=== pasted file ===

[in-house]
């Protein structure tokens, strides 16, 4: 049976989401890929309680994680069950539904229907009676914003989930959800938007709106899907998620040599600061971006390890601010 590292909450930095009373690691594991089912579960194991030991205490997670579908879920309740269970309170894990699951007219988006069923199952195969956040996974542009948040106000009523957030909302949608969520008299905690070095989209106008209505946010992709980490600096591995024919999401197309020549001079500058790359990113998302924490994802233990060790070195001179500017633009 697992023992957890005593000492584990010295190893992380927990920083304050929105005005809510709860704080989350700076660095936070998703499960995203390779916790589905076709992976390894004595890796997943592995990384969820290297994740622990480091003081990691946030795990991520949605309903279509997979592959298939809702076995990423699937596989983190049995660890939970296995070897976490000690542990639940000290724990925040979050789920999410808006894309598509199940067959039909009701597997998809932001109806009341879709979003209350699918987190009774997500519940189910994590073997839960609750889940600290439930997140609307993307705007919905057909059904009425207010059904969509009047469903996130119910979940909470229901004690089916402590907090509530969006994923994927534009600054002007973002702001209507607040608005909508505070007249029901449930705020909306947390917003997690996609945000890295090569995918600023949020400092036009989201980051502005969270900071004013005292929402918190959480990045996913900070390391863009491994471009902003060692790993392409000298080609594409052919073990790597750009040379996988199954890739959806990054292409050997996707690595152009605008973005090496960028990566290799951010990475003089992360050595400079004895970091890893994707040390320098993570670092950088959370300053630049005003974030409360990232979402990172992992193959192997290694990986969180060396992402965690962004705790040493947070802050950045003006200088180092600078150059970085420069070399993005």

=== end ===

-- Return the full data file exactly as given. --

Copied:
[in-house]
């Protein structure tokens, strides 16, 4: 049976989401890929309680994680069950539904229907009676914003989930959800938007709106899907998620040599600061971006390890601010 590292909450930095009373690691594991089912579960194991030991205490997670579908879920309740269970309170894990699951007219988006069923199952195969956040996974542009948040106000009523957030909302949608969520008299905690070095989209106008209505946010992709980490600096591995024919999401197309020549001079500058790359990113998302924490994802233990060790070195001179500017633009 697992023992957890005593000492584990010295190893992380927990920083304050929105005005809510709860704080989350700076660095936070998703499960995203390779916790589905076709992976390894004595890796997943592995990384969820290297994740622990480091003081990691946030795990991520949605309903279509997979592959298939809702076995990423699937596989983190049995660890939970296995070897976490000690542990639940000290724990925040979050789920999410808006894309598509199940067959039909009701597997998809932001109806009341879709979003209350699918987190009774997500519940189910994590073997839960609750889940600290439930997140609307993307705007919905057909059904009425207010059904969509009047469903996130119910979940909470229901004690089916402590907090509530969006994923994927534009600054002007973002702001209507607040608005909508505070007249029901449930705020909306947390917003997690996609945000890295090569995918600023949020400092036009989201980051502005969270900071004013005292929402918190959480990045996913900070390391863009491994471009902003060692790993392409000298080609594409052919073990790597750009040379996988199954890739959806990054292409050997996707690595152009605008973005090496960028990566290799951010990475003089992360050595400079004895970091890893994707040390320098993570670092950088959370300053630049005003974030409360990232979402990172992992193959192997290694990986969180060396992402965690962004705790040493947070802050950045003006200088180092600078150059970085420069070399993005």